The API KnowledgeShare

Aloi's guide to APIs for technical and non-technical users.

API Technologies

API Technology Topics

In a technology-leaning conversation about APIs you can quickly end up in a place where unknown API terms and API technologies are being thrown around. Understanding the basic terminology with regard to different types of APIs, different schema, and different API specifications will allow you to better navigate the world of APIs. Below is a summary of some of the most common definitions associated with API technologies.

We start by defining each of the three API technology topics that will be covered in this section.

Types of APIs: There are various ways to create interfaces for your applications to share data with one another. Think of these types of APIs as the mode of interaction. For example, if you need to deposit a check in your banking institution, you likely have three options: eDeposit through online banking, ATM, or bank branch teller.

While requests and responses are fundamentally transmitting the same data, the form of the data and the way it’s being transmitted differs greatly. Types of APIs are similar in this regard; they each provide a different interface for exchanging data.

Schemas: The term schema refers to the organization of data as a blueprint of how the API data is structured. The schema defines common data structures used in your API. For example, an API might return the following data:

API Query Data Results

The API schema for this data might look something like this:

API Schema API Technologies

An API specification expresses the overall behavior of the API, how it links to other APIs, and what the user should expect while interacting with the API. At the highest level, an API spec is a holistic explanation of the API.

The API schema for an API is typically provided within the API specification. Think of a spec as the overall “dissertation” of an API. By reviewing the API specification, you will be able to discern the general design philosophy of the API and how to interact with it.

Types of APIs

REST (Representational State Transfer)

REST has become the most widely adopted framework for APIs in the last decade. The framework for API calls is broken into four key functions described as “CRUD” (Create Read Update Delete).

The action-oriented framework has provided structure and convention to the types of actions that are performed using an API. With the proliferation of automated programming interfaces, REST has struck a balance between structure and ambiguity that has worked for the widely adopted use cases it serves.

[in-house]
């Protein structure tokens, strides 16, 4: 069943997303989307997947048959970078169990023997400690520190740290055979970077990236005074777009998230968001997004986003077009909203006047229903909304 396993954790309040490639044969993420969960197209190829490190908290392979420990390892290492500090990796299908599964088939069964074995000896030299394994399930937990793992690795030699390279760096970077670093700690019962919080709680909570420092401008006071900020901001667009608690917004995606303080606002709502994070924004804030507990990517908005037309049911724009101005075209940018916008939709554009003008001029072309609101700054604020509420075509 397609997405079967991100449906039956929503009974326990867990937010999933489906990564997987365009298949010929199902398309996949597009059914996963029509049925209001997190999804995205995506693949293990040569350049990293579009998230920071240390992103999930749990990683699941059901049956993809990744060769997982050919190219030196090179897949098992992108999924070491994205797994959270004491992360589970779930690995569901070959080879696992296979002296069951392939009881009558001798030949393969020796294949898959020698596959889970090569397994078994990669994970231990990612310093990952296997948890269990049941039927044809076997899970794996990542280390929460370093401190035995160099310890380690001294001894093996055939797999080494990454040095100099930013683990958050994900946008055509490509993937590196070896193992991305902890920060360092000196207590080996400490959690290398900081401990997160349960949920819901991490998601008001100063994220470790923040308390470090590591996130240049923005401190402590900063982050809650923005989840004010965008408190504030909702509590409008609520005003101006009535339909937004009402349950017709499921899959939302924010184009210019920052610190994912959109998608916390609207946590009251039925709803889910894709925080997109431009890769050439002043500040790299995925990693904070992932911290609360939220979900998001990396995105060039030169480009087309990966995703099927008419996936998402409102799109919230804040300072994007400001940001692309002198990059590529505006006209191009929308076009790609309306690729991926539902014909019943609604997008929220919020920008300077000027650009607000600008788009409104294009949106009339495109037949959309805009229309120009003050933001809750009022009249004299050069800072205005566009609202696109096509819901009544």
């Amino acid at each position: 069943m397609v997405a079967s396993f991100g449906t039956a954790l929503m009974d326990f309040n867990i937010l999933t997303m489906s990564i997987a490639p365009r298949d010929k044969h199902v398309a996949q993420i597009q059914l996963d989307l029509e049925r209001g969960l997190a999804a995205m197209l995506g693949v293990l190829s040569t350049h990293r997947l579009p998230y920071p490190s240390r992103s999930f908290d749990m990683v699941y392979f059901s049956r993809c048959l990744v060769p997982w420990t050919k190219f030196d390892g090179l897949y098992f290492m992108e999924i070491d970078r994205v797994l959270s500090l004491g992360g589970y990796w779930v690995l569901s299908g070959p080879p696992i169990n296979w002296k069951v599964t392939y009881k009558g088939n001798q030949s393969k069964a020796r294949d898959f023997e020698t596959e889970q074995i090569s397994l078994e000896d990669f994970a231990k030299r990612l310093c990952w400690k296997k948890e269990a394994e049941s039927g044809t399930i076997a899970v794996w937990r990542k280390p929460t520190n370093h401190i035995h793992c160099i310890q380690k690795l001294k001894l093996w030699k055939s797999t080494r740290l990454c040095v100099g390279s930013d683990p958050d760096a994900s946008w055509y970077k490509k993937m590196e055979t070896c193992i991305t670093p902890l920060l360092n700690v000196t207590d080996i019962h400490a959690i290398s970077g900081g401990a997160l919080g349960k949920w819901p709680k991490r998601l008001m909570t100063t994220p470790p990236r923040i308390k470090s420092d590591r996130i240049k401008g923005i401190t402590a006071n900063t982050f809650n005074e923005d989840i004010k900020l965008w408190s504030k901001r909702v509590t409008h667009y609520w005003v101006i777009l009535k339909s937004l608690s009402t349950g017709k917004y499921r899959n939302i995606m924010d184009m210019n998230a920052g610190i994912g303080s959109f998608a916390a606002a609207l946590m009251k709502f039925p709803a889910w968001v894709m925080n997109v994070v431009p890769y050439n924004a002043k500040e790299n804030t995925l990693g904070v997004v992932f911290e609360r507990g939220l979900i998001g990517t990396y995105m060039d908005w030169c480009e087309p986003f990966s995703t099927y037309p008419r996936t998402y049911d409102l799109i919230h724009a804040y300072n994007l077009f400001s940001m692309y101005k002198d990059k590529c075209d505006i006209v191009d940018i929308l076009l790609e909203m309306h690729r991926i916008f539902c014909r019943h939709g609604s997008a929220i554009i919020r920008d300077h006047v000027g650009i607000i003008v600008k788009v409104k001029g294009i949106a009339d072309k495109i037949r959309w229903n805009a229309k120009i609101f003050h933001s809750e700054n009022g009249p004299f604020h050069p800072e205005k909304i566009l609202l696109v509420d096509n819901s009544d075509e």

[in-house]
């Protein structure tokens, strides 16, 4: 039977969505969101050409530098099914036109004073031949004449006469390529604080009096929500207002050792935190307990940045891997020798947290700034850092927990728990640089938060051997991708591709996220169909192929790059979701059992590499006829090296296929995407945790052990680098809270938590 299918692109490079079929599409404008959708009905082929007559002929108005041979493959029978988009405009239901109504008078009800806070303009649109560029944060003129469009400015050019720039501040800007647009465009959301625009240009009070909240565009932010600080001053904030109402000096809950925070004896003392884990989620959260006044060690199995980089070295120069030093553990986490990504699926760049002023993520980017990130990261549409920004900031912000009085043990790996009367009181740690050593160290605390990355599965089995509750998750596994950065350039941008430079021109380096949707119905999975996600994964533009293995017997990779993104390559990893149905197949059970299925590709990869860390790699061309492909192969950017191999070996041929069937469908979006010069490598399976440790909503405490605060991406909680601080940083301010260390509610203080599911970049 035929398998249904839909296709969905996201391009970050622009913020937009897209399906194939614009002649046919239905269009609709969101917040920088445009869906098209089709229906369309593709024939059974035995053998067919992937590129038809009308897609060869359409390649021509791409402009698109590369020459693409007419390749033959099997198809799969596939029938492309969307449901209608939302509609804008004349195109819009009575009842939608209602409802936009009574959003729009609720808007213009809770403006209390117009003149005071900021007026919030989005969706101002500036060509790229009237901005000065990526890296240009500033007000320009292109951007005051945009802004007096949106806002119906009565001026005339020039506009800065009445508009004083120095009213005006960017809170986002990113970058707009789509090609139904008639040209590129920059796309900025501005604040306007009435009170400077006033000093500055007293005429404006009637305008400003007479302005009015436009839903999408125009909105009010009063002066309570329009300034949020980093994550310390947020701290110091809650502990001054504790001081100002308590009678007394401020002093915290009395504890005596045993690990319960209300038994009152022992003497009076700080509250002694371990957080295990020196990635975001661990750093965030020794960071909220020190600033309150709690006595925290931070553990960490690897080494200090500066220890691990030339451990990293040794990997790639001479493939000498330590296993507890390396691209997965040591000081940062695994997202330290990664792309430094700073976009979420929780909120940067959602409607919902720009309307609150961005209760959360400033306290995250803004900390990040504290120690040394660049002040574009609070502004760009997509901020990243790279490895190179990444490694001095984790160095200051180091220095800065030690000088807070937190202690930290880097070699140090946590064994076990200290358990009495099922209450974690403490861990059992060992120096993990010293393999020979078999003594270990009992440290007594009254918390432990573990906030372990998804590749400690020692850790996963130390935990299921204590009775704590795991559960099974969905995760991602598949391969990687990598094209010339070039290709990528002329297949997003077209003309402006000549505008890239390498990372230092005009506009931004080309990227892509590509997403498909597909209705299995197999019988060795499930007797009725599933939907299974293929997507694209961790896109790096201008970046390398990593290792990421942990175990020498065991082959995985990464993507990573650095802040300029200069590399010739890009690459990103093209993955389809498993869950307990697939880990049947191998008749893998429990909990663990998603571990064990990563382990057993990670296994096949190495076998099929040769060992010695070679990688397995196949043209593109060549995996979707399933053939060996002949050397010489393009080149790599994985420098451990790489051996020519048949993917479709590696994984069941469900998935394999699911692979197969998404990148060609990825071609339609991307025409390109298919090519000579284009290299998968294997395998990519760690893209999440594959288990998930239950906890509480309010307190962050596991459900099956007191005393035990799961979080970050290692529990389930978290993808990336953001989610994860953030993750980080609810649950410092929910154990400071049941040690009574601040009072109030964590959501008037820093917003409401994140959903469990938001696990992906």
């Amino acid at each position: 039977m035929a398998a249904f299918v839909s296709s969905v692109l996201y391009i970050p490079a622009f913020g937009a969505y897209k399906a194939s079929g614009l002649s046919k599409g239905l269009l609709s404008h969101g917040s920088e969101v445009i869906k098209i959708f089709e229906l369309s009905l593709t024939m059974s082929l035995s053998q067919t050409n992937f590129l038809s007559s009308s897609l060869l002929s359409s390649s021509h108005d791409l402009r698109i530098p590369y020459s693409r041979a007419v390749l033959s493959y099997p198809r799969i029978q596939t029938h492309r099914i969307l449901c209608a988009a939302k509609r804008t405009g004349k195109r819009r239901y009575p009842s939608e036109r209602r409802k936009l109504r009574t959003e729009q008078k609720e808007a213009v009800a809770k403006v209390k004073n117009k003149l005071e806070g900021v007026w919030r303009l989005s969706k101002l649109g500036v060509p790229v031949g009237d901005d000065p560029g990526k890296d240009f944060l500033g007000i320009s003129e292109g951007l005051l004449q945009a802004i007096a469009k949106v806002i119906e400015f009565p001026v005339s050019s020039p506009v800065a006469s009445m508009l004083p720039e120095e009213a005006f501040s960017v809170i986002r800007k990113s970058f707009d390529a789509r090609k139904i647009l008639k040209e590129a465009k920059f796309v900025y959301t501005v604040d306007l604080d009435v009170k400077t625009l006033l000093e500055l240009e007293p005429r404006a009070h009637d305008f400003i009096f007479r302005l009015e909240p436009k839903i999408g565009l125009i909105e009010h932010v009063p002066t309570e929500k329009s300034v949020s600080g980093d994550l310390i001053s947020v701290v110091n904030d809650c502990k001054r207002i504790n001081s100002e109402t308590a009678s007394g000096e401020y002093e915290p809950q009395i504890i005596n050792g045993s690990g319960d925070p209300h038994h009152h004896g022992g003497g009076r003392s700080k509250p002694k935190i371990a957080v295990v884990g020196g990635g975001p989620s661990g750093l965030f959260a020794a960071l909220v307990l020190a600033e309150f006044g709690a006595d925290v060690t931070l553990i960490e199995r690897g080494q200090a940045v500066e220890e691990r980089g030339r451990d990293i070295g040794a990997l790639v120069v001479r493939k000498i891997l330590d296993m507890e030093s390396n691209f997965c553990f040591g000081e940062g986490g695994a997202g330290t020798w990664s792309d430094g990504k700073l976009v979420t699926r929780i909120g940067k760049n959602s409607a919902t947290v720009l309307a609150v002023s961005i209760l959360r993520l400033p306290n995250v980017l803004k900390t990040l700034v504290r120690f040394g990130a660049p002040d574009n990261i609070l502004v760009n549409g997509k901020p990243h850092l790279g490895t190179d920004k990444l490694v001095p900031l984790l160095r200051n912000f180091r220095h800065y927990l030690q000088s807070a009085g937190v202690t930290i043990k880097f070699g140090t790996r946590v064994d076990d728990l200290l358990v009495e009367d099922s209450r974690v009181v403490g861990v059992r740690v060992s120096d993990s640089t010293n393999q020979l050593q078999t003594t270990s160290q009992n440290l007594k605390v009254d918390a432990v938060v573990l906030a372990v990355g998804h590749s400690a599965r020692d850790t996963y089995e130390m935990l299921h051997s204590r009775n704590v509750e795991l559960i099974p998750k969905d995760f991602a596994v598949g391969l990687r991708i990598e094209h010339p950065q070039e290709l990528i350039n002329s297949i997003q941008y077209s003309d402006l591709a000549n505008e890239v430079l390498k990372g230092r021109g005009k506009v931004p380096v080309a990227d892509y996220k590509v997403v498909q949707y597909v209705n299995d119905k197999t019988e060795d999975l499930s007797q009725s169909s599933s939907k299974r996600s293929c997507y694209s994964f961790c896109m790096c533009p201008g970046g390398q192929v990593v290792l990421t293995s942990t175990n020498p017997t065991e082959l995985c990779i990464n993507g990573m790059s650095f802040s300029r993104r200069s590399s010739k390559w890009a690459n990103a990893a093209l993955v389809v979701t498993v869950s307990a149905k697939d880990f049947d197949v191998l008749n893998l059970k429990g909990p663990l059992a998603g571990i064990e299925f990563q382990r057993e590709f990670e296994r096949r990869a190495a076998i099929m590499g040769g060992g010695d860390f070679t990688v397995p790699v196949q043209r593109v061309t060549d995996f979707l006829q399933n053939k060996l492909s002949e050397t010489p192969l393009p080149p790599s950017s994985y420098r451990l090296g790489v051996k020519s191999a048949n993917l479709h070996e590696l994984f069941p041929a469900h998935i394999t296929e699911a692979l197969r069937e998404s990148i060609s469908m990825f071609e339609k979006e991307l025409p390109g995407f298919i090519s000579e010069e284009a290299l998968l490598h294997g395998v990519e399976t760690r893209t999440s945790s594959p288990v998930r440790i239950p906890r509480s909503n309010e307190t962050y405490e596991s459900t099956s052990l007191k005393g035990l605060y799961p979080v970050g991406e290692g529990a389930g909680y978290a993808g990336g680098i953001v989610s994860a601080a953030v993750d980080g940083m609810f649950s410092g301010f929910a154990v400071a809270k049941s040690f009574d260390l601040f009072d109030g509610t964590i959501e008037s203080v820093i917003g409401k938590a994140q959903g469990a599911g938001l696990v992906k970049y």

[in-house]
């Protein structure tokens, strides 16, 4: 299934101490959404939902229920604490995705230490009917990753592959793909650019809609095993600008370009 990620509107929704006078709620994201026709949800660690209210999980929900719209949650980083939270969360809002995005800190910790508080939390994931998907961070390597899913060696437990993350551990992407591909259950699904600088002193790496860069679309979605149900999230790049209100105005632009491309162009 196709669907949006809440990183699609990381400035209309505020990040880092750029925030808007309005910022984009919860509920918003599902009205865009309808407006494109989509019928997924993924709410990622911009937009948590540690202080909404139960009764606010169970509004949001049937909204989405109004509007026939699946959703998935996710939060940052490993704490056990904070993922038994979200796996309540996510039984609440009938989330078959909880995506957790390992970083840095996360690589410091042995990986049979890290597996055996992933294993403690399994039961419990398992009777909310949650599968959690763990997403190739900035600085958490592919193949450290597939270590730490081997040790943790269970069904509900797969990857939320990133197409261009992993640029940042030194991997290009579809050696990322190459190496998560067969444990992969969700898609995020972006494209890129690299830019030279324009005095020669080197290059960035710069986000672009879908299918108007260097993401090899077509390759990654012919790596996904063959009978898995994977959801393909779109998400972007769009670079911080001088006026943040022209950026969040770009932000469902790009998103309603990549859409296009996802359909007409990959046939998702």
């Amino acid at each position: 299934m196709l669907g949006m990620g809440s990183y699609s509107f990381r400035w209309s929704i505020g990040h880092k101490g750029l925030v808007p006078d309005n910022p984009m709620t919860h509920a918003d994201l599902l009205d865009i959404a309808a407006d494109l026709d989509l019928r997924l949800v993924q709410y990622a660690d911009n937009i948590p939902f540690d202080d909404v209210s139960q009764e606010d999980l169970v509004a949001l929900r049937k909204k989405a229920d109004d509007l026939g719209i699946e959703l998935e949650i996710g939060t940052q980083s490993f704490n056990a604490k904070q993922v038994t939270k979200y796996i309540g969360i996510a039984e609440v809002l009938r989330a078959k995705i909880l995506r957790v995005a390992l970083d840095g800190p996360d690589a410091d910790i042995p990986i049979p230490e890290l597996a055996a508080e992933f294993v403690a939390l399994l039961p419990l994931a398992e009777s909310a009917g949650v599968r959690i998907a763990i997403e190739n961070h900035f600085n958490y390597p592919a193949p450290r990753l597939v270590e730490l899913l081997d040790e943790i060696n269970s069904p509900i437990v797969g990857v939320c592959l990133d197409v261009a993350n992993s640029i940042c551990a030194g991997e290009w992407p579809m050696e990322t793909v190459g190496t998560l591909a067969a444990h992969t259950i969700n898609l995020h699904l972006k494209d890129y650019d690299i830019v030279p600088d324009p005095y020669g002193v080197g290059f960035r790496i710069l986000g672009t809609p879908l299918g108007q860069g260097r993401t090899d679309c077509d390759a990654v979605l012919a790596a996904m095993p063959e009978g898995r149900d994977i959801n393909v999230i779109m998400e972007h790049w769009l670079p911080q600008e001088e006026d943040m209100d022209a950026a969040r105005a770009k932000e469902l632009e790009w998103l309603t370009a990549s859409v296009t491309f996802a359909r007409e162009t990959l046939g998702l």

GraphQL (Graph Query Language)

GraphQL is relatively new to the API party and serves as both an API type and schema. It is an open source technology originally created by Facebook. The philosophy behind GraphQL is a sound one: APIs should be viewed as data sources the same way data tables exist in a database (in a single graph of data).

We love GraphQL at Aloi. We believe that its adoption is extremely helpful when exposing an application to the external world. It allows users to interact with the API and retrieve data in the ways they choose.

SOAP (Simple Object Access Protocol)

SOAP was created at a time when the need for software applications to connect became imminent. Bear in mind that true integrations had never existed before, so the thought behind integrating existing in a monolithic paradigm.

The spirit of SOAP was simple: when you build an app, build it in a way that you can provide services to others. It was a high-level approach to connect core services to the rest of a technology ecosystem.

Like any legacy technology, SOAP still exists today. It served a fantastic purpose at the time of its conception, but the ever-evolving nature of technological progress has made it difficult to efficiently work with by today’s standards.

gRPC (Google Remote Procedure Call)

gRPC is Google’s way of connecting software. At a high level, Google created their own mechanism that replaces rest; much the same way that Facebook created GraphQL.